How Apple Aces Tech Presentations: Seven Points (beyond bells and whistles)
The Secret Apple sauce for Presentation Magic?
Apple launched its new software at the first-ever online-only WWDC earlier this week. The Cupertino company is known for its outstanding presentations. But there were some fears that the absence of a “live” crowd would rob the event of some of its charm.
Apple delivered perhaps the slickest, well organized online tech event we have witnessed to date. And it was not just down production values and graphic quality. The whole event simply flowed like cream out a silver jug, with almost no stumbles or false notes. And over the years, sleek and well-produced presentations have become an Apple staple. And unlike most of the other brands that tend to focus heavily on special effects and design touches, Apple actually manages to keep things relatively simple, even while remaining very effective indeed. What’s the brand’s secret?
Well, only Apple knows the composition of its Secret Apple Sauce for Presentation Magic, but after observing Apple presentations for decades now, we think the following seven points (apart from sleek production values and graphics, which almost everyone tries to achieve) have a lot to do with its ability to make its presentations impactful:
1. Rehearse, rehearse, rehearse
We do not know if this is officially true, but Apple under Steve Jobs (the original presentation maestro) is believed to have a principle of allocating at least a hundred hours to just rehearsing an event. This could vary as per the duration of the event of course, but the core idea is to never miss a line or a cue or a slide. It is rare to see an Apple executive stutter during a presentation of a briefing. Some might allege that this makes the whole process almost robotic to the point of boredom, but well, it beats missing lines or fluffing them on stage.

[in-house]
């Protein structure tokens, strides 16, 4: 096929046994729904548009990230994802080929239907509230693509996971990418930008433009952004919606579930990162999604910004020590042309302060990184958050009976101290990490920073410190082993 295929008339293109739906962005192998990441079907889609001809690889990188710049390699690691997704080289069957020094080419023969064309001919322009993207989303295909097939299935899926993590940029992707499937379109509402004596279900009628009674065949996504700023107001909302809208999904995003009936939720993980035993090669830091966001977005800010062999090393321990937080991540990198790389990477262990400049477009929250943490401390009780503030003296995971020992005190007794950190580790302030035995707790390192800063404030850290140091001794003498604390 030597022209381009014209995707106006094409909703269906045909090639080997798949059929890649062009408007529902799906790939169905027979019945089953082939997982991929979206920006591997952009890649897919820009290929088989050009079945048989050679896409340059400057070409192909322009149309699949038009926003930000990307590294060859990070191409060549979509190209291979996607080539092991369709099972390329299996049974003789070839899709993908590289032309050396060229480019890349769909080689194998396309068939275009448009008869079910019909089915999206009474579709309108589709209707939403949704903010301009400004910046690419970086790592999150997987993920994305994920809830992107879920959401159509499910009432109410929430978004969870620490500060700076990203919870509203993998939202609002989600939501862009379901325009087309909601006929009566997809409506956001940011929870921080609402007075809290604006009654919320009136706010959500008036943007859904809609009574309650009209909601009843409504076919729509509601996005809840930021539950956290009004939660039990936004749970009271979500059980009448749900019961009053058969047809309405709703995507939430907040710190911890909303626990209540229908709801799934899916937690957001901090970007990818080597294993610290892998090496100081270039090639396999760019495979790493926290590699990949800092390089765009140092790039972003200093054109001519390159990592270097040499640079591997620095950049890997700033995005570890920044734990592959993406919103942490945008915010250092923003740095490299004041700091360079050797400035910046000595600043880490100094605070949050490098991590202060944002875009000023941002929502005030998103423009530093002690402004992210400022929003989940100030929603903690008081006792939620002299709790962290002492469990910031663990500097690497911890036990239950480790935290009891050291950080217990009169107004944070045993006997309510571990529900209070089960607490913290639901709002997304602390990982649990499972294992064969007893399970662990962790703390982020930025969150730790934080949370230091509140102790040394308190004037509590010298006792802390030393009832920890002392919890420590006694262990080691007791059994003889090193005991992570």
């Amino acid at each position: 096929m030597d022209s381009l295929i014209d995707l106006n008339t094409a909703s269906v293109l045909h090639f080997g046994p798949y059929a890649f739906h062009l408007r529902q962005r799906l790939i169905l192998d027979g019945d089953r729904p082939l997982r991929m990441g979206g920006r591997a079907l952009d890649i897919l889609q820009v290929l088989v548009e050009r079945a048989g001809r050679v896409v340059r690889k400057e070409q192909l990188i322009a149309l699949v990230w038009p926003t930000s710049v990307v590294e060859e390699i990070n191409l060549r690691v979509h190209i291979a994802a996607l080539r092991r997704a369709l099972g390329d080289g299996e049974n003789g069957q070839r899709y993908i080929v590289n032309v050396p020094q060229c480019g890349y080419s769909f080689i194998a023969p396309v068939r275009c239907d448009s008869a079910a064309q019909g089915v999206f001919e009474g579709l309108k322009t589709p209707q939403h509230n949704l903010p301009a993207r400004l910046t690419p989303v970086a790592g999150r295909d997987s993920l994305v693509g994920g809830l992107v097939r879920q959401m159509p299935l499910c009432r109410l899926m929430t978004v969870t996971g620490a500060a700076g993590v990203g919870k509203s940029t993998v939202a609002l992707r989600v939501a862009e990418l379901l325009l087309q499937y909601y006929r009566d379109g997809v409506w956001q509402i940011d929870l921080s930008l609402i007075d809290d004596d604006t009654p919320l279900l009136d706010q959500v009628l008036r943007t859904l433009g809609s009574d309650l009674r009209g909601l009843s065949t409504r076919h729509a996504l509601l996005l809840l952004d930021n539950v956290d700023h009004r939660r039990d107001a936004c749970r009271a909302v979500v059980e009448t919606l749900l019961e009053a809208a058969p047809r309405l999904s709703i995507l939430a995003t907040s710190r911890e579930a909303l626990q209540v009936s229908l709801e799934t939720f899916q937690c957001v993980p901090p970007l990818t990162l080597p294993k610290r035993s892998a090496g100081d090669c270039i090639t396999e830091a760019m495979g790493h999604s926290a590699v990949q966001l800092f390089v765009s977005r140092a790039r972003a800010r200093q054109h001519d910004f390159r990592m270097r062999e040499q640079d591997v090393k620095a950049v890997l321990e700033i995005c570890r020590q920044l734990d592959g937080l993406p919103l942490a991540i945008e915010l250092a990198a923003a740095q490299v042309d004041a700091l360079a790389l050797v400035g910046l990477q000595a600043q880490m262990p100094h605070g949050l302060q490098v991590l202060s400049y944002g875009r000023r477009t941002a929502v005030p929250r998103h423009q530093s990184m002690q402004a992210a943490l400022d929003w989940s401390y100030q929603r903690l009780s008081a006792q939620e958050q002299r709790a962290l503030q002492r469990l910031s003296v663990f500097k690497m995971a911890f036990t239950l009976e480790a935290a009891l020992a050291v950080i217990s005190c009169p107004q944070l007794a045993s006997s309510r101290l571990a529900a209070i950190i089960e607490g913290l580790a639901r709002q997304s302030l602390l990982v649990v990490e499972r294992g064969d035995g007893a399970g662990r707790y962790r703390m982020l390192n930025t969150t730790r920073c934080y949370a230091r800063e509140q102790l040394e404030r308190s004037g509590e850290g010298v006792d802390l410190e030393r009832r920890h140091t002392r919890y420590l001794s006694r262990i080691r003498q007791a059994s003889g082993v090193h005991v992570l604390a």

2. Script is more important than the screen
It does not make as many headlines as special effects and graphics, but the script is a massive part of a presentation. And in Apple’s case, you will notice utterly obsessive attention to detail. There are rarely any grammatical errors, and in most cases, the script plays in perfect sync with the graphics on the screen or what the person is saying. Some say that the entire event is literally mapped out as a film screenplay and then executed. The script is generally prepared first and the graphics flow from there. And thanks to point 1 (rehearse, rehearse, rehearse), you almost never see any executive deviate from the script or stutter or search for a word.
3. Keep it simple
Apple seldom tries to overwhelm its viewers with too much information at one go. The brand always goes steadily from point to point and never crowds the display. Most of the imagery you will see will be relatively straightforward and text will more often than not be presented in very large fonts, ensuring that you can quickly read it and then get back to what the presenter is saying. This may sound very obvious but is incredibly difficult to implement. Oh, and it is very rare to see an Apple executive reading out a slide, or even checking a teleprompter too often. All that rehearsing helps!
4. Keeping it understated